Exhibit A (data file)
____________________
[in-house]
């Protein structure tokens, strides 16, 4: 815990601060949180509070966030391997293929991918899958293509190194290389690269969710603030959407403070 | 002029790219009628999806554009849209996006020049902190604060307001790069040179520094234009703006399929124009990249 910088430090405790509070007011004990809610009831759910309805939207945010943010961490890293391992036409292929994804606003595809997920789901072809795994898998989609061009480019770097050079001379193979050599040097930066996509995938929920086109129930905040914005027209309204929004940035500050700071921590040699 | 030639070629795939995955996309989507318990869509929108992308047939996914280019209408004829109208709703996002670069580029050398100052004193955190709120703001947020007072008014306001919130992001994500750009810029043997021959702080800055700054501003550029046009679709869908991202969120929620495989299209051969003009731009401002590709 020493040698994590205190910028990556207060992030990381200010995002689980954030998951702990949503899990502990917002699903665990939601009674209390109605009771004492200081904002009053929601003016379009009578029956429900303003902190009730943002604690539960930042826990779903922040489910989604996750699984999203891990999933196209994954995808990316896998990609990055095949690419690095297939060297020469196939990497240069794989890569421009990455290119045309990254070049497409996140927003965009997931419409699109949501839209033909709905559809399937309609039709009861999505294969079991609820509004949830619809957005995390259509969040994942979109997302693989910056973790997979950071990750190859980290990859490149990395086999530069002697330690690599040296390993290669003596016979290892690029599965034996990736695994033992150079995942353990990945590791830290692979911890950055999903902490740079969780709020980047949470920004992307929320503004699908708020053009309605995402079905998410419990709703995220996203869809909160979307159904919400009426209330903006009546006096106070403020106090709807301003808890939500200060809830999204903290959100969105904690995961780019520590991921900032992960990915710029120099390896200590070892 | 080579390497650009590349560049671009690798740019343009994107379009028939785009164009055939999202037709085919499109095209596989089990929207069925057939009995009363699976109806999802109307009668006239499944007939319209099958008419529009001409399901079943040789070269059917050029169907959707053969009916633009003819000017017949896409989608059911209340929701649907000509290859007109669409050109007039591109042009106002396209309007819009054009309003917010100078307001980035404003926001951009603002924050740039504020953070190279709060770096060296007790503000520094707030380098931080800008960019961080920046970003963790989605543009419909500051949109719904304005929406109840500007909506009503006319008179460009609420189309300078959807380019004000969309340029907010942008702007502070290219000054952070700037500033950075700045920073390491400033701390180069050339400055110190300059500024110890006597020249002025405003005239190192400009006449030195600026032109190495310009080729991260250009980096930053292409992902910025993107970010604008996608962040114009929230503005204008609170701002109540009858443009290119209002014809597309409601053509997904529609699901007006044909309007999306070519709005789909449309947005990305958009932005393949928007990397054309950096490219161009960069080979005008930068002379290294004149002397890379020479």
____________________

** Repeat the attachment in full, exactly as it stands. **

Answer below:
[in-house]
């Protein structure tokens, strides 16, 4: 815990601060949180509070966030391997293929991918899958293509190194290389690269969710603030959407403070 | 002029790219009628999806554009849209996006020049902190604060307001790069040179520094234009703006399929124009990249 910088430090405790509070007011004990809610009831759910309805939207945010943010961490890293391992036409292929994804606003595809997920789901072809795994898998989609061009480019770097050079001379193979050599040097930066996509995938929920086109129930905040914005027209309204929004940035500050700071921590040699 | 030639070629795939995955996309989507318990869509929108992308047939996914280019209408004829109208709703996002670069580029050398100052004193955190709120703001947020007072008014306001919130992001994500750009810029043997021959702080800055700054501003550029046009679709869908991202969120929620495989299209051969003009731009401002590709 020493040698994590205190910028990556207060992030990381200010995002689980954030998951702990949503899990502990917002699903665990939601009674209390109605009771004492200081904002009053929601003016379009009578029956429900303003902190009730943002604690539960930042826990779903922040489910989604996750699984999203891990999933196209994954995808990316896998990609990055095949690419690095297939060297020469196939990497240069794989890569421009990455290119045309990254070049497409996140927003965009997931419409699109949501839209033909709905559809399937309609039709009861999505294969079991609820509004949830619809957005995390259509969040994942979109997302693989910056973790997979950071990750190859980290990859490149990395086999530069002697330690690599040296390993290669003596016979290892690029599965034996990736695994033992150079995942353990990945590791830290692979911890950055999903902490740079969780709020980047949470920004992307929320503004699908708020053009309605995402079905998410419990709703995220996203869809909160979307159904919400009426209330903006009546006096106070403020106090709807301003808890939500200060809830999204903290959100969105904690995961780019520590991921900032992960990915710029120099390896200590070892 | 080579390497650009590349560049671009690798740019343009994107379009028939785009164009055939999202037709085919499109095209596989089990929207069925057939009995009363699976109806999802109307009668006239499944007939319209099958008419529009001409399901079943040789070269059917050029169907959707053969009916633009003819000017017949896409989608059911209340929701649907000509290859007109669409050109007039591109042009106002396209309007819009054009309003917010100078307001980035404003926001951009603002924050740039504020953070190279709060770096060296007790503000520094707030380098931080800008960019961080920046970003963790989605543009419909500051949109719904304005929406109840500007909506009503006319008179460009609420189309300078959807380019004000969309340029907010942008702007502070290219000054952070700037500033950075700045920073390491400033701390180069050339400055110190300059500024110890006597020249002025405003005239190192400009006449030195600026032109190495310009080729991260250009980096930053292409992902910025993107970010604008996608962040114009929230503005204008609170701002109540009858443009290119209002014809597309409601053509997904529609699901007006044909309007999306070519709005789909449309947005990305958009932005393949928007990397054309950096490219161009960069080979005008930068002379290294004149002397890379020479």